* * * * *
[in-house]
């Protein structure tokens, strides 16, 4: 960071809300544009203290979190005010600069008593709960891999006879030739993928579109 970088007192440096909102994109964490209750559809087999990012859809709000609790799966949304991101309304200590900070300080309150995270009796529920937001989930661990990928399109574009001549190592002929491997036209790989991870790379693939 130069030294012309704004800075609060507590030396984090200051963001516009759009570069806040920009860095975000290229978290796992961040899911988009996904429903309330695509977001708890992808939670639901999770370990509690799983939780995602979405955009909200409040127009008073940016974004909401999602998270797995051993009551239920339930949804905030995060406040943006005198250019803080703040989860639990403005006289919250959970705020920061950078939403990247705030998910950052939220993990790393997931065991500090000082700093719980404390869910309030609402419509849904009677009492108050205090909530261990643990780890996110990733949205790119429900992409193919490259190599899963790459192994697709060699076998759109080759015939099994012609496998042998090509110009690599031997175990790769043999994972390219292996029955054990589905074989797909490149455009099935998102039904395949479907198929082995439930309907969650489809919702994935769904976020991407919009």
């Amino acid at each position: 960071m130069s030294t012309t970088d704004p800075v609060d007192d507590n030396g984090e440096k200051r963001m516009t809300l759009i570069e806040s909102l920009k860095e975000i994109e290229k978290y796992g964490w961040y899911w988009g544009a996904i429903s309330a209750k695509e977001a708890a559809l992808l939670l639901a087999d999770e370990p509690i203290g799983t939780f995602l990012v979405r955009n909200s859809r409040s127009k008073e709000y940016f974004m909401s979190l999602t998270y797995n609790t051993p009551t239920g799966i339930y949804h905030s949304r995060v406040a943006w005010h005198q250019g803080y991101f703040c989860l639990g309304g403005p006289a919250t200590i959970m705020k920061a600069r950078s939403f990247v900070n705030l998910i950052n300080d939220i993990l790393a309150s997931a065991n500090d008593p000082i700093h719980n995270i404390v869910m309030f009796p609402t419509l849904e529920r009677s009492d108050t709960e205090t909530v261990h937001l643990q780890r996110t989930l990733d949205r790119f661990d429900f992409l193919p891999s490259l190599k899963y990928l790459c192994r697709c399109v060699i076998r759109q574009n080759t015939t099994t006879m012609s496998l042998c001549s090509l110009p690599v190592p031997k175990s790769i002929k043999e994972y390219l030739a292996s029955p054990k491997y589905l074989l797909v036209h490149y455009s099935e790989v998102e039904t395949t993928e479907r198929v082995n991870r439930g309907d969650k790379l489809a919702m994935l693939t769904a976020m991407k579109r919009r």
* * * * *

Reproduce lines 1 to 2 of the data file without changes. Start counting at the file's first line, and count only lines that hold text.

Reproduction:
[in-house]
């Protein structure tokens, strides 16, 4: 960071809300544009203290979190005010600069008593709960891999006879030739993928579109 970088007192440096909102994109964490209750559809087999990012859809709000609790799966949304991101309304200590900070300080309150995270009796529920937001989930661990990928399109574009001549190592002929491997036209790989991870790379693939 130069030294012309704004800075609060507590030396984090200051963001516009759009570069806040920009860095975000290229978290796992961040899911988009996904429903309330695509977001708890992808939670639901999770370990509690799983939780995602979405955009909200409040127009008073940016974004909401999602998270797995051993009551239920339930949804905030995060406040943006005198250019803080703040989860639990403005006289919250959970705020920061950078939403990247705030998910950052939220993990790393997931065991500090000082700093719980404390869910309030609402419509849904009677009492108050205090909530261990643990780890996110990733949205790119429900992409193919490259190599899963790459192994697709060699076998759109080759015939099994012609496998042998090509110009690599031997175990790769043999994972390219292996029955054990589905074989797909490149455009099935998102039904395949479907198929082995439930309907969650489809919702994935769904976020991407919009």